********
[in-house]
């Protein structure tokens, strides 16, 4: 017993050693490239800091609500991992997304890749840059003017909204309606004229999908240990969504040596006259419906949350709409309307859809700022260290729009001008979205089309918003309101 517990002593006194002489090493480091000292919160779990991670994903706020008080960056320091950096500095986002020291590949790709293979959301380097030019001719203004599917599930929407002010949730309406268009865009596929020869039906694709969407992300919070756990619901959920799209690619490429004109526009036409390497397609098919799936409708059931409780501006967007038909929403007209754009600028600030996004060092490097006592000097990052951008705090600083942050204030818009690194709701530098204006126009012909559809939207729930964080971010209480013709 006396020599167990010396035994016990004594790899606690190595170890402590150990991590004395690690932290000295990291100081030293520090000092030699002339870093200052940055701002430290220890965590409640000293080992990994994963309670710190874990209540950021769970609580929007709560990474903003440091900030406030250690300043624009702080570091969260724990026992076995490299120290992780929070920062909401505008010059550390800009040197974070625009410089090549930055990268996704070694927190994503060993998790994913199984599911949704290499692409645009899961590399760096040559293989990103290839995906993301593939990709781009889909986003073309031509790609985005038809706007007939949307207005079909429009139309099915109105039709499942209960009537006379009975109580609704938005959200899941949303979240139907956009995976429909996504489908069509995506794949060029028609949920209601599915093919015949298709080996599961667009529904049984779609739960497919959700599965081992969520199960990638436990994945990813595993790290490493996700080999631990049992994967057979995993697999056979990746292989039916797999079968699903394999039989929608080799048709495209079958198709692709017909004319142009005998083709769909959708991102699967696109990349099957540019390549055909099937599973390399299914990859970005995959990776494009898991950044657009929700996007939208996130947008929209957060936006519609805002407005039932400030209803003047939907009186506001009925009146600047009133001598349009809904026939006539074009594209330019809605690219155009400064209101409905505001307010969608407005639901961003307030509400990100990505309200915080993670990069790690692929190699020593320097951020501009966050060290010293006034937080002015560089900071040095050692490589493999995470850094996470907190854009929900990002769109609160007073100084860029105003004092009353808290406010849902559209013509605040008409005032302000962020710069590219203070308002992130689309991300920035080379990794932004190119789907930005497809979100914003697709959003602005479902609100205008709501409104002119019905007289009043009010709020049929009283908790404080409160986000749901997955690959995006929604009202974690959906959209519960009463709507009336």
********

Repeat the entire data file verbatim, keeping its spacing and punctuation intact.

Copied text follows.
[in-house]
């Protein structure tokens, strides 16, 4: 017993050693490239800091609500991992997304890749840059003017909204309606004229999908240990969504040596006259419906949350709409309307859809700022260290729009001008979205089309918003309101 517990002593006194002489090493480091000292919160779990991670994903706020008080960056320091950096500095986002020291590949790709293979959301380097030019001719203004599917599930929407002010949730309406268009865009596929020869039906694709969407992300919070756990619901959920799209690619490429004109526009036409390497397609098919799936409708059931409780501006967007038909929403007209754009600028600030996004060092490097006592000097990052951008705090600083942050204030818009690194709701530098204006126009012909559809939207729930964080971010209480013709 006396020599167990010396035994016990004594790899606690190595170890402590150990991590004395690690932290000295990291100081030293520090000092030699002339870093200052940055701002430290220890965590409640000293080992990994994963309670710190874990209540950021769970609580929007709560990474903003440091900030406030250690300043624009702080570091969260724990026992076995490299120290992780929070920062909401505008010059550390800009040197974070625009410089090549930055990268996704070694927190994503060993998790994913199984599911949704290499692409645009899961590399760096040559293989990103290839995906993301593939990709781009889909986003073309031509790609985005038809706007007939949307207005079909429009139309099915109105039709499942209960009537006379009975109580609704938005959200899941949303979240139907956009995976429909996504489908069509995506794949060029028609949920209601599915093919015949298709080996599961667009529904049984779609739960497919959700599965081992969520199960990638436990994945990813595993790290490493996700080999631990049992994967057979995993697999056979990746292989039916797999079968699903394999039989929608080799048709495209079958198709692709017909004319142009005998083709769909959708991102699967696109990349099957540019390549055909099937599973390399299914990859970005995959990776494009898991950044657009929700996007939208996130947008929209957060936006519609805002407005039932400030209803003047939907009186506001009925009146600047009133001598349009809904026939006539074009594209330019809605690219155009400064209101409905505001307010969608407005639901961003307030509400990100990505309200915080993670990069790690692929190699020593320097951020501009966050060290010293006034937080002015560089900071040095050692490589493999995470850094996470907190854009929900990002769109609160007073100084860029105003004092009353808290406010849902559209013509605040008409005032302000962020710069590219203070308002992130689309991300920035080379990794932004190119789907930005497809979100914003697709959003602005479902609100205008709501409104002119019905007289009043009010709020049929009283908790404080409160986000749901997955690959995006929604009202974690959906959209519960009463709507009336």